37th Canary Islands International Music Festival
Jameos del Agua Auditorium
Thursday 22nd July 2021

This was the third event we have seen over the past couple of weeks as part of the 37th Canary Islands International Music Festival. You may have already seen our reviews of Trio Arriaga playing in San Bartolome and of The Bavarian Philharmonic Chamber Orchestra which delivered a range of beautiful music.(if not, those reports are still available in our music archives) Tonight´s event was held in Jameos Del Agua, the wonderful theatre in the caves, and offered us a slection from Bach, played by the Freiburg Baroque Orchestra, I´m a little bit ahead of myself here, (and will very soon meet myself coming back) and am writing this paragraph before the event. I won´t be writing the review until Saturday morning, following the concert on the Friday evening. So, come follow your art down sidetracks and detours, underground and underwater, and then read the review. Somehow I think it will be very positive.

The Frieburg Baroque Orchestra (FBO) is one of the outstanding ensembles of today in in delivering historicist interpretation of music, something they have been doing now for over thirty years. The orchestra was founded in 1987 by former students of the Freiburg Higher School of Music, almost all of whom were violin students of Rainer Kussmaul.

Rainer has performed in major international concert halls (Wigmore Hall, Lincoln Centre, Concertgebouw and Philharmonie) and on his tours has visited five continents. With its own season tickets in Freiburg, Stuttgart and Berlin, FBO regularly participates in the Salzburg, Tanglewood and Innsbruck festivals.

Their repertoire focuses on baroque and classicism, although they also perform works of Romanticism, a musical diversity documented in recordings for which they have won several awards.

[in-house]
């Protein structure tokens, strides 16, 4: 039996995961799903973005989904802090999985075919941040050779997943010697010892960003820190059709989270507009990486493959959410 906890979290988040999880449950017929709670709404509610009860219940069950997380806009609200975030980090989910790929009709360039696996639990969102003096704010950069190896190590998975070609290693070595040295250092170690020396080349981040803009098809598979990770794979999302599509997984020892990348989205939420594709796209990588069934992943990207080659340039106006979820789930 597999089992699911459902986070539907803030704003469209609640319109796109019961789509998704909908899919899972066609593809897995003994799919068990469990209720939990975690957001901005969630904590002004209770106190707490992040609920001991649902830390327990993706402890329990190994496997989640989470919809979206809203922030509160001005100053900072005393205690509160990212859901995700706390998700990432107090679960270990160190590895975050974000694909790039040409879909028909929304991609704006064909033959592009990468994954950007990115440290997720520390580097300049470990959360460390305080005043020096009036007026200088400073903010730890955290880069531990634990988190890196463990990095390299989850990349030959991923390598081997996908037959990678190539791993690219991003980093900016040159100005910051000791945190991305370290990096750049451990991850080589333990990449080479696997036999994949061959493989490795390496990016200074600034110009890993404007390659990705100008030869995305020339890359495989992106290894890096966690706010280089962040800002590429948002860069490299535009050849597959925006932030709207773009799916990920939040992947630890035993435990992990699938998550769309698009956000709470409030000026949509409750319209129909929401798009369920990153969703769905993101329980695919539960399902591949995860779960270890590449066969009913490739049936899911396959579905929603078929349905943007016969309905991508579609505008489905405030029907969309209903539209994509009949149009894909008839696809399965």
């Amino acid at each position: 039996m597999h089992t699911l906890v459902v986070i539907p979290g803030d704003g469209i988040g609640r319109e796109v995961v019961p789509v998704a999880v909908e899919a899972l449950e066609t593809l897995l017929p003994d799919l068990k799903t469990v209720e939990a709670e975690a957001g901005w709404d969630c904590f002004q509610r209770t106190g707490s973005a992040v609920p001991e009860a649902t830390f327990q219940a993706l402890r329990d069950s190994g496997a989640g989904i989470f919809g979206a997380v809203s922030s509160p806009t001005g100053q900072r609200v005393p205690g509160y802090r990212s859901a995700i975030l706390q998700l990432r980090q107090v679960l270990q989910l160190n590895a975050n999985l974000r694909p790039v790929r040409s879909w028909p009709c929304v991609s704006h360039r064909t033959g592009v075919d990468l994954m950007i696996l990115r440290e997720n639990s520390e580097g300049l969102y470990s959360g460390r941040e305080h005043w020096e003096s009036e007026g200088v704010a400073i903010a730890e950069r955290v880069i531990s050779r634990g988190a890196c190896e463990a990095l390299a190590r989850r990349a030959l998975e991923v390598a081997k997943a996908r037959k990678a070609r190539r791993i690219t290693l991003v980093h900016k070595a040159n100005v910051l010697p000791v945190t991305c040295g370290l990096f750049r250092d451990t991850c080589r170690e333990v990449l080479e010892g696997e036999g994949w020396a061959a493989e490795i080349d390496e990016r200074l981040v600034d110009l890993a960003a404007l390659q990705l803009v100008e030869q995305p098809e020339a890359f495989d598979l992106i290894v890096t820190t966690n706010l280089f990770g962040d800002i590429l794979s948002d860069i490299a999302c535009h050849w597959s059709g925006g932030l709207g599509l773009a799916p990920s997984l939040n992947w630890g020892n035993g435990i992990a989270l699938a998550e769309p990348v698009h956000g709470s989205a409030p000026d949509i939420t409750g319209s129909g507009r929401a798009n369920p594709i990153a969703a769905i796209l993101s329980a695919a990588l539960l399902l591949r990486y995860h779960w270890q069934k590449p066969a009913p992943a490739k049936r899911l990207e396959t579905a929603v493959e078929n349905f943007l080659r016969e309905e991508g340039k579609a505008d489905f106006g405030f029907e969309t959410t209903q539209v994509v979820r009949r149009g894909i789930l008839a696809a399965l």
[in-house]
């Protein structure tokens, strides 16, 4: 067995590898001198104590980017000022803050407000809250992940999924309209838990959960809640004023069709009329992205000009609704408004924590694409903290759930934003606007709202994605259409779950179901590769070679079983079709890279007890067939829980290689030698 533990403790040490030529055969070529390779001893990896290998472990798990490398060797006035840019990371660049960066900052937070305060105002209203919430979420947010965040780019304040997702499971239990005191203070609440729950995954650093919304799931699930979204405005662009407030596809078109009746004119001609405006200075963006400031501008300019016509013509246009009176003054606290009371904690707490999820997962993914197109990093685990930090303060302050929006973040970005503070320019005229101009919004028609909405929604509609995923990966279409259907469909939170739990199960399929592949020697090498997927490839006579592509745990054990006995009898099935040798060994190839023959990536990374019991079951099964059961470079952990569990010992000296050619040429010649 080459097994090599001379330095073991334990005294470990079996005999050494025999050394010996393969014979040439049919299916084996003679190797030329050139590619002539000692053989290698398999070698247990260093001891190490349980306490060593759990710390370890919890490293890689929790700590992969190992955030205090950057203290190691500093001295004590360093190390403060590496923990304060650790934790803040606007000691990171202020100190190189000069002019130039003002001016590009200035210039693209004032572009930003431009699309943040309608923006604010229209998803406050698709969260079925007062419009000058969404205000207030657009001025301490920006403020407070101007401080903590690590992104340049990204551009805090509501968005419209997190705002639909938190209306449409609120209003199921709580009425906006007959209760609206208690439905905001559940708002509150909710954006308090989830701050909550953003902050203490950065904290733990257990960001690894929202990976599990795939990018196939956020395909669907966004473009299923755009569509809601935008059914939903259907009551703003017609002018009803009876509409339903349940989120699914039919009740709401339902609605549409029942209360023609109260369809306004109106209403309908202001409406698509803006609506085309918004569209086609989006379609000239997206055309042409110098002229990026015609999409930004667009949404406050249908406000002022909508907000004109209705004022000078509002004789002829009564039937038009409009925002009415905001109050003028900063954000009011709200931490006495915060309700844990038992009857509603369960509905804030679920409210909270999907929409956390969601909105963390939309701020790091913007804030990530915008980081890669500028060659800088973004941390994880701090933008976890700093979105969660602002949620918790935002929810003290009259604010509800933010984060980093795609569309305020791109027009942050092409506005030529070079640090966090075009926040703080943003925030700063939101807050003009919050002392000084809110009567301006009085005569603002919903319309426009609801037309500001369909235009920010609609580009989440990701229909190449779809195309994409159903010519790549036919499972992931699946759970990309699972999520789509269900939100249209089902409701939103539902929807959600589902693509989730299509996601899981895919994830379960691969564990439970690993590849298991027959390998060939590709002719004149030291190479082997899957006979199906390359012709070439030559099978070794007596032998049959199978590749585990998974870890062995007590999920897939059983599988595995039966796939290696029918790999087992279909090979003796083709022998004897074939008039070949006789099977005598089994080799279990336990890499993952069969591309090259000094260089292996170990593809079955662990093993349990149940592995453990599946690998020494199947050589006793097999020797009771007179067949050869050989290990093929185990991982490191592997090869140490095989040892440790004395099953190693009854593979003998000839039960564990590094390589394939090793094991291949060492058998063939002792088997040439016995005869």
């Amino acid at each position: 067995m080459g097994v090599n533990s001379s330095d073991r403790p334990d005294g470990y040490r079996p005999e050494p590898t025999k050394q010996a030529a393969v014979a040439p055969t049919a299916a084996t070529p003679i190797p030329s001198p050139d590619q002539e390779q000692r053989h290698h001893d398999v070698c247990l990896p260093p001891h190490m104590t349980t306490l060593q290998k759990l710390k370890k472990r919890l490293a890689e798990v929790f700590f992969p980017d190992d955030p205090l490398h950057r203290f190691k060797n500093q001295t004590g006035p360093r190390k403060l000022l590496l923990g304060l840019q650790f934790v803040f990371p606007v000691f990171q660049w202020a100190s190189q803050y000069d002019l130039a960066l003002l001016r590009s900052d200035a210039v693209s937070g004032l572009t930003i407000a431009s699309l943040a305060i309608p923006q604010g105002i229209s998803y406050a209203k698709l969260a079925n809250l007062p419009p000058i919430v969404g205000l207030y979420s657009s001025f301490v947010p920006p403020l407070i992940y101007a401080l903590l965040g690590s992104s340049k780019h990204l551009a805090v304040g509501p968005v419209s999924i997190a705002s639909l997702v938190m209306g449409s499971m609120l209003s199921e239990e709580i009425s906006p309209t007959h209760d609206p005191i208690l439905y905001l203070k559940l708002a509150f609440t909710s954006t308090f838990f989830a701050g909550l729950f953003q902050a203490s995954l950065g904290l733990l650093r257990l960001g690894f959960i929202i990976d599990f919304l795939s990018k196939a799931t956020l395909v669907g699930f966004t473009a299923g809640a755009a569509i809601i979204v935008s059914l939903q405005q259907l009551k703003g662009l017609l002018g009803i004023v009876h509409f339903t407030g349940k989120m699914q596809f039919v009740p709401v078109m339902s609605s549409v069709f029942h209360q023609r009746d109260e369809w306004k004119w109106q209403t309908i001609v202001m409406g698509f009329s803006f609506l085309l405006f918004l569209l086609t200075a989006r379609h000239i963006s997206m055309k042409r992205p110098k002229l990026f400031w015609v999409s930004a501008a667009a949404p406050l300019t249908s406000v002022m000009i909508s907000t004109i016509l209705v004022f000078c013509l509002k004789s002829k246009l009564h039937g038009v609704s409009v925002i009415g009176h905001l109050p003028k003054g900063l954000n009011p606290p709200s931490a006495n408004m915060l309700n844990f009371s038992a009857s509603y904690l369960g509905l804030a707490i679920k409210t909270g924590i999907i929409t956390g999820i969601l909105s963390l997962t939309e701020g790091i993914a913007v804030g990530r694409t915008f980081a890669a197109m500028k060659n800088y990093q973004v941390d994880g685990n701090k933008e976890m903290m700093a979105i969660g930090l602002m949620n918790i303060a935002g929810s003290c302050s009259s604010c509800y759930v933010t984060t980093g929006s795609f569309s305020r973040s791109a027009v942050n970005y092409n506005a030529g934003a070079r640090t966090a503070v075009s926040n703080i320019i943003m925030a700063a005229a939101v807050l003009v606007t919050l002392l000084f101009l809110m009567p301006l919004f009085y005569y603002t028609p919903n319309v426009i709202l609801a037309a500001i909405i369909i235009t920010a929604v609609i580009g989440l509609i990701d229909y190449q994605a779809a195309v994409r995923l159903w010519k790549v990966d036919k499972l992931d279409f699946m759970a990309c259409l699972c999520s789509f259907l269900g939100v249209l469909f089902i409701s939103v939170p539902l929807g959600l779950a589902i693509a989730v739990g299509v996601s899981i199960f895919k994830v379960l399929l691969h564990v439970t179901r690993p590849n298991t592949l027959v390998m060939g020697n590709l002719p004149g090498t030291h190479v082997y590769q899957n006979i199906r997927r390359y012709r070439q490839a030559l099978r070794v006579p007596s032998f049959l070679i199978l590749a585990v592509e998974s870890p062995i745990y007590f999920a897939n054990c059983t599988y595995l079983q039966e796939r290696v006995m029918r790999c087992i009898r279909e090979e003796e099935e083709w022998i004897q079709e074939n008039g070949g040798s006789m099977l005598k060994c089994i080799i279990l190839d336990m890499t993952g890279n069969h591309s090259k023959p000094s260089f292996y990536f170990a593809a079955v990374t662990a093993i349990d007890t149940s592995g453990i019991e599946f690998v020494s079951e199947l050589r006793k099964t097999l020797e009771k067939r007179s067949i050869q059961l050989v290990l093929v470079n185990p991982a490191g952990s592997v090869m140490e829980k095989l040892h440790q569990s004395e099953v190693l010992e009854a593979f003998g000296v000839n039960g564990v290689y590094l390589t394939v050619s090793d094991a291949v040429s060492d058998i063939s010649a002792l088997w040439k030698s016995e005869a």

In addition, the FBO works together with a wide list of instrumentalists and vocal soloists of recognized status. FBO, nevertheless, usually play without direction except in specific opera projects or larger orchestral ones, such as the one that brings them to this 37th Festival of International Music touring the canary islands. Tonight, they were conducted by René Jacobs, with whom the orchestra regularly collaborates on Mozart operas and baroque and classical oratorios.

Since 2017, its artistic directors and soloists have been Gottfried von der Goltz (violin) and Kristian Bezuidenhout (pianoforte).

Tonight´s programme was drawn from the music of Johann Sebastian Bach, perhaps the most magnificent baroque-era composer. Bach has been revered through the ages for his work’s musical complexities and stylistic innovations.

With an already prestigious musical lineage Bach took on various organist positions during the early 18th century, creating famous compositions like Toccata and Fugue in D minor. Some of his best-known compositions are the Mass in B Minor, the Brandenburg Concertos (which we were treated to tonight) and The Well-Tempered Clavier. Bach died in Leipzig, Germany, on July 28, 1750, and today more than 250 years on, he is considered one of the greatest Western composers of all time.

Born in Eisenach, Thuringia, Germany, in March 1685, Johann Sebastian Bach came from a family of musicians, stretching back several generations. His father, Johann Ambrosius, worked as the town musician in Eisenach, and it is believed that he taught young Johann to play the violin. At the age of seven, Johann Sebastian went to school where he received religious instruction and studied Latin and other subjects. His Lutheran faith would influence his later musical works. By the time he turned 10, Bach found himself an orphan after the death of both of his parents. His older brother Johann Christoph, a church organist in Ohrdruf, took him in. Johann Christoph provided some further musical instruction for his younger brother and enrolled him in a local school. Bach stayed with his brother’s family until he was 15.